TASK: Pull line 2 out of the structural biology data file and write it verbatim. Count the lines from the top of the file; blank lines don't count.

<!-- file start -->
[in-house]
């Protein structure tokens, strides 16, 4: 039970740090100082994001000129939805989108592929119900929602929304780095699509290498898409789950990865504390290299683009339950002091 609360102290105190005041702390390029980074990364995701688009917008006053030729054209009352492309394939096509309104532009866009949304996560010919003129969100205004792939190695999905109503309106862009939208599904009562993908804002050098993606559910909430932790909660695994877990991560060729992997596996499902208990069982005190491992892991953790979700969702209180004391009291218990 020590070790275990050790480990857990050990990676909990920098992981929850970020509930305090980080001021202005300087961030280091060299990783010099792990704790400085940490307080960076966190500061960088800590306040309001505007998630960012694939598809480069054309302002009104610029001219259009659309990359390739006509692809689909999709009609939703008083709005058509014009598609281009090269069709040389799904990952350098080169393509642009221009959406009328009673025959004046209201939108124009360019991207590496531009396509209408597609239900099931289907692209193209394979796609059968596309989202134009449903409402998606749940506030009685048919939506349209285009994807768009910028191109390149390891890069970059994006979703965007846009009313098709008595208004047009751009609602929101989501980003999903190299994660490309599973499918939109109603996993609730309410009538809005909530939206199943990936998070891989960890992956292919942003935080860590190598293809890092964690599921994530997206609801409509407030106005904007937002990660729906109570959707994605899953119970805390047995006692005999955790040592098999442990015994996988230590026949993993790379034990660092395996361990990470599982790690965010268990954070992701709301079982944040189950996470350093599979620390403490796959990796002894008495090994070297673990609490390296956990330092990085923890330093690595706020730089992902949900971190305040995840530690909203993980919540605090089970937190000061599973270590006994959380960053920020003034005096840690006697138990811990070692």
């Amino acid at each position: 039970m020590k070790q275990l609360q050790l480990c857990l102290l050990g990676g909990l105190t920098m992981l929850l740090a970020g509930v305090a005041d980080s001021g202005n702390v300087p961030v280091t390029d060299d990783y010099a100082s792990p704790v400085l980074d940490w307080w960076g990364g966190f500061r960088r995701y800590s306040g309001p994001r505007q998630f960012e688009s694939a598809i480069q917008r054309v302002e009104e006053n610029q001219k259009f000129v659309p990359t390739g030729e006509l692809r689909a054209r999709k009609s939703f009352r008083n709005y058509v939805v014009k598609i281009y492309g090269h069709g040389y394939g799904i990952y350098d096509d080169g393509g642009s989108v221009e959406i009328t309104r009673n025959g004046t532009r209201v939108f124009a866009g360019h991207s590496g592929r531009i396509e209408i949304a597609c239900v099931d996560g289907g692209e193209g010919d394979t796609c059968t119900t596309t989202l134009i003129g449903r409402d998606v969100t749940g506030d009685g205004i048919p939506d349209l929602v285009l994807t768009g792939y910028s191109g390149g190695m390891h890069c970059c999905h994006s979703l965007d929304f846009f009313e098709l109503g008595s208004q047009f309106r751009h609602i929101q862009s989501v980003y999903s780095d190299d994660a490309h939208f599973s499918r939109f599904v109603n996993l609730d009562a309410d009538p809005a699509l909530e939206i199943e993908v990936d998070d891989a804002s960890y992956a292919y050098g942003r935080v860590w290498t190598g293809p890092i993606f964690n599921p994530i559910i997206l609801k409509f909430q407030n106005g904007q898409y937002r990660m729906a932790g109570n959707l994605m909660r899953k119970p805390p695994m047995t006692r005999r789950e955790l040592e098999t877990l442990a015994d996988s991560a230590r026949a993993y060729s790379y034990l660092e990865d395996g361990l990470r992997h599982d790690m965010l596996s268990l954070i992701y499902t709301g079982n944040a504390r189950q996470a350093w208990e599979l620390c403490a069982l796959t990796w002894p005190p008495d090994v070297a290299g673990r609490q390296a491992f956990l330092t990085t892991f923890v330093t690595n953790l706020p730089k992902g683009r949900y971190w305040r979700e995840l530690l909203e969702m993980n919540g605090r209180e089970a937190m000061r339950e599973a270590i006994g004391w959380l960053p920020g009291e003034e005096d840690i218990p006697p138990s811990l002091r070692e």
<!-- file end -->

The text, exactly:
């Protein structure tokens, strides 16, 4: 039970740090100082994001000129939805989108592929119900929602929304780095699509290498898409789950990865504390290299683009339950002091 609360102290105190005041702390390029980074990364995701688009917008006053030729054209009352492309394939096509309104532009866009949304996560010919003129969100205004792939190695999905109503309106862009939208599904009562993908804002050098993606559910909430932790909660695994877990991560060729992997596996499902208990069982005190491992892991953790979700969702209180004391009291218990 020590070790275990050790480990857990050990990676909990920098992981929850970020509930305090980080001021202005300087961030280091060299990783010099792990704790400085940490307080960076966190500061960088800590306040309001505007998630960012694939598809480069054309302002009104610029001219259009659309990359390739006509692809689909999709009609939703008083709005058509014009598609281009090269069709040389799904990952350098080169393509642009221009959406009328009673025959004046209201939108124009360019991207590496531009396509209408597609239900099931289907692209193209394979796609059968596309989202134009449903409402998606749940506030009685048919939506349209285009994807768009910028191109390149390891890069970059994006979703965007846009009313098709008595208004047009751009609602929101989501980003999903190299994660490309599973499918939109109603996993609730309410009538809005909530939206199943990936998070891989960890992956292919942003935080860590190598293809890092964690599921994530997206609801409509407030106005904007937002990660729906109570959707994605899953119970805390047995006692005999955790040592098999442990015994996988230590026949993993790379034990660092395996361990990470599982790690965010268990954070992701709301079982944040189950996470350093599979620390403490796959990796002894008495090994070297673990609490390296956990330092990085923890330093690595706020730089992902949900971190305040995840530690909203993980919540605090089970937190000061599973270590006994959380960053920020003034005096840690006697138990811990070692």